For-sale inventory of single-family homes increased by its largest year-over-year margin since 2015, but it was the result of homes staying on the market longer rather than a flood of new listings, Redfin found.
The total number of homes for sale jumped 15% on an annual basis for the four-week period ending Dec. 4, according to data compiled by the real estate brokerage. At the same time, the number of new homes listed slid by 20% over that period. The combined factors indicate that properties are taking longer to sell.
The average length of time homes sat on the market before being sold lengthened to 37 days, up from 28 a year ago, the largest slowdown on record. The current average is now more than two times longer than it was in June, when it had shortened to a record low of 17 days. Listings sold within two weeks also fell to 30% — the lowest since January 2020.
The slowdown appears to signal that consumers are holding out to see if interest rates and still-elevated home prices fall further before making their purchase. An average of 6% of homes on sale each week saw a price drop, slowing from 7.5% a month earlier, but still up from 2.8% a year ago. Last week, Redfin also reported the share of homes delisted rose to a record 2% during a 12-week period between September and mid November.
But its most recent weekly Homebuyer Demand Index, which tracks demand for home tours and other buying services, also showed a turnaround, up 5% from the last full week of November. The index is currently 29% below its mark in the same week of 2021.
Interest rates hold the clues to the direction and speed of where the purchase market heads over the next 12 months, Redfin Deputy Chief Economist Taylor Marr said.
“Since we expect only a small decline in prices next year, mortgage rates will dictate housing affordability, and as a result, demand and sales, in 2023. If rates continue declining, more buyers may wade back into the market, as they’ll have lower monthly payments,” he said in a press release.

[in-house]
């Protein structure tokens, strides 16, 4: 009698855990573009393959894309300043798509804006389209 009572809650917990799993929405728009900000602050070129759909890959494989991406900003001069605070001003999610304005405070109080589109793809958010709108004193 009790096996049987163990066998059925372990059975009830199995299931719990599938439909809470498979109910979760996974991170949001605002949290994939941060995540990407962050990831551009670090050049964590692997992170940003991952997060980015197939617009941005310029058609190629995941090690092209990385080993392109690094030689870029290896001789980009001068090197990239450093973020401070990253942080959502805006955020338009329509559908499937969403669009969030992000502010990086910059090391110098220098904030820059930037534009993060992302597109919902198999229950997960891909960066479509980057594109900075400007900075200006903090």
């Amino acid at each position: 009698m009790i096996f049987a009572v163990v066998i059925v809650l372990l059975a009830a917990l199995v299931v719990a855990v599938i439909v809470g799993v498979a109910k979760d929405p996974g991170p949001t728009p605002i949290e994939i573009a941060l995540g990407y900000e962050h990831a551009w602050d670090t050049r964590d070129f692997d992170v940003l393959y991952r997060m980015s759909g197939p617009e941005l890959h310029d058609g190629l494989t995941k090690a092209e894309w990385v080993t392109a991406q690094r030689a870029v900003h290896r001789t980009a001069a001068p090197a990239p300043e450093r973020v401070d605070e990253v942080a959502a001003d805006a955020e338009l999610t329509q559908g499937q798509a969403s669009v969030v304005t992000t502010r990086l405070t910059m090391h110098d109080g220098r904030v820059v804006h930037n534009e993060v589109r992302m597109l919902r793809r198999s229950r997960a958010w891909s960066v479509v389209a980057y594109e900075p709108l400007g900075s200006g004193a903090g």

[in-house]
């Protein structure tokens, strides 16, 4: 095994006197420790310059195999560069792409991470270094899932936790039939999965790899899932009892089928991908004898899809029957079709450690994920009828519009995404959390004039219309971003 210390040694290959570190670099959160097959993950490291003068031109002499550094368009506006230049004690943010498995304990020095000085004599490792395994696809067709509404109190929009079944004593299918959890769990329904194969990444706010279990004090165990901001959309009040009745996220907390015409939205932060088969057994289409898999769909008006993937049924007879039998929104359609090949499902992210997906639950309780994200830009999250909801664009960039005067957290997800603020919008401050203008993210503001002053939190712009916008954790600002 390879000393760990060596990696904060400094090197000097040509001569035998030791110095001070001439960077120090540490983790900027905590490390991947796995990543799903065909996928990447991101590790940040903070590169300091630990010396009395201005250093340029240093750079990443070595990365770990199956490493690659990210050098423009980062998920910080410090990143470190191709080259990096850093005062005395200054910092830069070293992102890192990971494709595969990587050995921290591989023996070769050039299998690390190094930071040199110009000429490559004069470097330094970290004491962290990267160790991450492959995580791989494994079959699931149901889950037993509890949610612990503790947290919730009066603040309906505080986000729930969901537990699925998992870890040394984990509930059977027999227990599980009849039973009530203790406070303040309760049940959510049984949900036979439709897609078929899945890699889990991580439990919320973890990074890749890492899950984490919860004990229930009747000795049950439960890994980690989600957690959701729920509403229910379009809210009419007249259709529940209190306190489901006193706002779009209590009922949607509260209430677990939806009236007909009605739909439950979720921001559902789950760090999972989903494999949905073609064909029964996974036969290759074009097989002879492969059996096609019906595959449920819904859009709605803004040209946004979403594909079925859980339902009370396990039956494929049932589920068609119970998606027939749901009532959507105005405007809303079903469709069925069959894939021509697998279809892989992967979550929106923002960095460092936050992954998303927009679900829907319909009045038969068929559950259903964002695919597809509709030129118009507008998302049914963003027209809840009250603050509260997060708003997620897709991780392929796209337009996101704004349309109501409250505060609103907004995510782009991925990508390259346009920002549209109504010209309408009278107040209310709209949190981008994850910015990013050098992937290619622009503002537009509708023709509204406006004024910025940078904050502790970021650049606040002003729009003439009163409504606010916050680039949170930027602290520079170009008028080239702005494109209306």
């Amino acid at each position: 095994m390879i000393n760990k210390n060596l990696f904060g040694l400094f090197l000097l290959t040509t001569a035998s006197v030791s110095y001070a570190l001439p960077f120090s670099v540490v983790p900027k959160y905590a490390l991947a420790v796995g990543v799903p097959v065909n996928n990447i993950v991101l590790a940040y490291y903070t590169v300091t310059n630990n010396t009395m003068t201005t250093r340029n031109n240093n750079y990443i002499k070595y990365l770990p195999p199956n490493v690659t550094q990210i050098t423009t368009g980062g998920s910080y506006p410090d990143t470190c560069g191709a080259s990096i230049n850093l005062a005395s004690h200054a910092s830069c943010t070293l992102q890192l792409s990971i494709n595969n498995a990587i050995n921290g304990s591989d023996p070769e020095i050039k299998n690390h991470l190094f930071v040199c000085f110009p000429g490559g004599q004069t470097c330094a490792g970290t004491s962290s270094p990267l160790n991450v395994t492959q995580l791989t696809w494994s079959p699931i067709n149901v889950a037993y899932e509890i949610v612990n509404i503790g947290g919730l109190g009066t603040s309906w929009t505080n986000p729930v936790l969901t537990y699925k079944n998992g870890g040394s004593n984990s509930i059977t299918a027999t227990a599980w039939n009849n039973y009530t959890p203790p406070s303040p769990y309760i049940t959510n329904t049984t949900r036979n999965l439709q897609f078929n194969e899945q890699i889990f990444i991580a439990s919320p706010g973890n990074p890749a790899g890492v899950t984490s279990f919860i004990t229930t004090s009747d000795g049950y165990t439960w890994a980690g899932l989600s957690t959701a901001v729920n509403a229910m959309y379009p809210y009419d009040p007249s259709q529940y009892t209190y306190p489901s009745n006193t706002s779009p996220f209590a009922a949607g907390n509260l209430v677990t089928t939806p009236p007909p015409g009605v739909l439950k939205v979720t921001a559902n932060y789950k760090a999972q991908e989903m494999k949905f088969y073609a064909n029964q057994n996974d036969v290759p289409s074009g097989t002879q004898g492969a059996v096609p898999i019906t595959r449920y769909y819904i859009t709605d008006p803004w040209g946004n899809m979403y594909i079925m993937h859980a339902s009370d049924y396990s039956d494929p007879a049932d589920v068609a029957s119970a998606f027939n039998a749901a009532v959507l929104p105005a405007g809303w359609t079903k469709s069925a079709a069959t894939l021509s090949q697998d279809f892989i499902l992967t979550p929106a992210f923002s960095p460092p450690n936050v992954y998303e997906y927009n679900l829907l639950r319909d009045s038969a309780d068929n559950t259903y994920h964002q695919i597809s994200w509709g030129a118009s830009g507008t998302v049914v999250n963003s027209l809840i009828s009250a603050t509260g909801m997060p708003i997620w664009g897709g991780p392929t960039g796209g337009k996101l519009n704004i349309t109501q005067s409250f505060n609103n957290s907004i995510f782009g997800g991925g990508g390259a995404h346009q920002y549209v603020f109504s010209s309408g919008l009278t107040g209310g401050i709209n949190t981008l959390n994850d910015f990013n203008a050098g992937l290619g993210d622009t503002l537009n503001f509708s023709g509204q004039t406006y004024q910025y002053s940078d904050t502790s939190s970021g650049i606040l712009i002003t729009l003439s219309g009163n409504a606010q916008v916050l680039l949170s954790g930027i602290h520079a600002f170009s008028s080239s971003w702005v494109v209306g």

Since topping out at 7.08% in late October, the Freddie Mac 30-year benchmark rate has steadily dropped over the past several weeks, with its most recent weekly reading coming in at 6.33%. Improving inflation numbers are leading Federal Reserve officials and some experts in the mortgage industry to hint that moderation is on the way. A panel of Redfin experts forecasted rates to drop to 5.8% by the end of 2023.
“Next Tuesday’s inflation report is the 500-pound gorilla in the room, and the Fed’s press conference the next day will bring us much more clarity on how soon and how quickly we can expect mortgage rates to come down in the new year,” Marr said.
The median price of homes sold in the four weeks preceding Dec. 4 increased 1.9% year over year to $355,500, one of the most sluggish periods of growth since June 2020. The median asking price of newly listed properties came in at $357,470, up 4% from the same period a year ago.
California took the biggest hit when it came to decreasing home values with six cities on Redfin’s list of 50 most heavily populated markets posting price drops over the past 12 months. In total, 11 metropolitan areas saw prices drop from a year ago, led by San Francisco, San Jose and Los Angeles, at 7.8%, 3.6% and 2.2%, respectively. Detroit and Sacramento rounded out the bottom five at 1.4% and 1.2%.